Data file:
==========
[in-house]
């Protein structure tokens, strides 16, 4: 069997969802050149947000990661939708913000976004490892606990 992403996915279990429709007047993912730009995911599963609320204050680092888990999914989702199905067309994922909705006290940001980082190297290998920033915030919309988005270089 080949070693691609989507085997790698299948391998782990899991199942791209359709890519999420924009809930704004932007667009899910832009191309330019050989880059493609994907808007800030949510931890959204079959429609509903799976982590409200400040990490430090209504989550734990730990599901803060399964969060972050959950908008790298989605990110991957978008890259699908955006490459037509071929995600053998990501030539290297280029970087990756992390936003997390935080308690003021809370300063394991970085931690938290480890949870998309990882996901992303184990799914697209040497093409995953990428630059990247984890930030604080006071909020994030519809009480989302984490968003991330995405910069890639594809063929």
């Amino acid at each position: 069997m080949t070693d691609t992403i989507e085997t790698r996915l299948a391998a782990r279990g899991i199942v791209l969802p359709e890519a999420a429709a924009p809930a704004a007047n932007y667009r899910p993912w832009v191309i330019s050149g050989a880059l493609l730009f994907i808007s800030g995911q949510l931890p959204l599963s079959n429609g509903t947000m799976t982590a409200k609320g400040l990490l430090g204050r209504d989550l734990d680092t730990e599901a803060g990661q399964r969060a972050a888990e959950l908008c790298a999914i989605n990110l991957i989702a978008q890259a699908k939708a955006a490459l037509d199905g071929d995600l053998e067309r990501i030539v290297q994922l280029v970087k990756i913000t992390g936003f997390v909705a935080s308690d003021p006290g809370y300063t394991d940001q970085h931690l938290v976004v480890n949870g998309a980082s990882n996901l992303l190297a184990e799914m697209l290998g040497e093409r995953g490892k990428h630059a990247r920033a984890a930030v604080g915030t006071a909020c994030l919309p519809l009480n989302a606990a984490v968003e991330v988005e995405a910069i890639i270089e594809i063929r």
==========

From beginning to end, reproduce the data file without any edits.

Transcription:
[in-house]
């Protein structure tokens, strides 16, 4: 069997969802050149947000990661939708913000976004490892606990 992403996915279990429709007047993912730009995911599963609320204050680092888990999914989702199905067309994922909705006290940001980082190297290998920033915030919309988005270089 080949070693691609989507085997790698299948391998782990899991199942791209359709890519999420924009809930704004932007667009899910832009191309330019050989880059493609994907808007800030949510931890959204079959429609509903799976982590409200400040990490430090209504989550734990730990599901803060399964969060972050959950908008790298989605990110991957978008890259699908955006490459037509071929995600053998990501030539290297280029970087990756992390936003997390935080308690003021809370300063394991970085931690938290480890949870998309990882996901992303184990799914697209040497093409995953990428630059990247984890930030604080006071909020994030519809009480989302984490968003991330995405910069890639594809063929």
């Amino acid at each position: 069997m080949t070693d691609t992403i989507e085997t790698r996915l299948a391998a782990r279990g899991i199942v791209l969802p359709e890519a999420a429709a924009p809930a704004a007047n932007y667009r899910p993912w832009v191309i330019s050149g050989a880059l493609l730009f994907i808007s800030g995911q949510l931890p959204l599963s079959n429609g509903t947000m799976t982590a409200k609320g400040l990490l430090g204050r209504d989550l734990d680092t730990e599901a803060g990661q399964r969060a972050a888990e959950l908008c790298a999914i989605n990110l991957i989702a978008q890259a699908k939708a955006a490459l037509d199905g071929d995600l053998e067309r990501i030539v290297q994922l280029v970087k990756i913000t992390g936003f997390v909705a935080s308690d003021p006290g809370y300063t394991d940001q970085h931690l938290v976004v480890n949870g998309a980082s990882n996901l992303l190297a184990e799914m697209l290998g040497e093409r995953g490892k990428h630059a990247r920033a984890a930030v604080g915030t006071a909020c994030l919309p519809l009480n989302a606990a984490v968003e991330v988005e995405a910069i890639i270089e594809i063929r």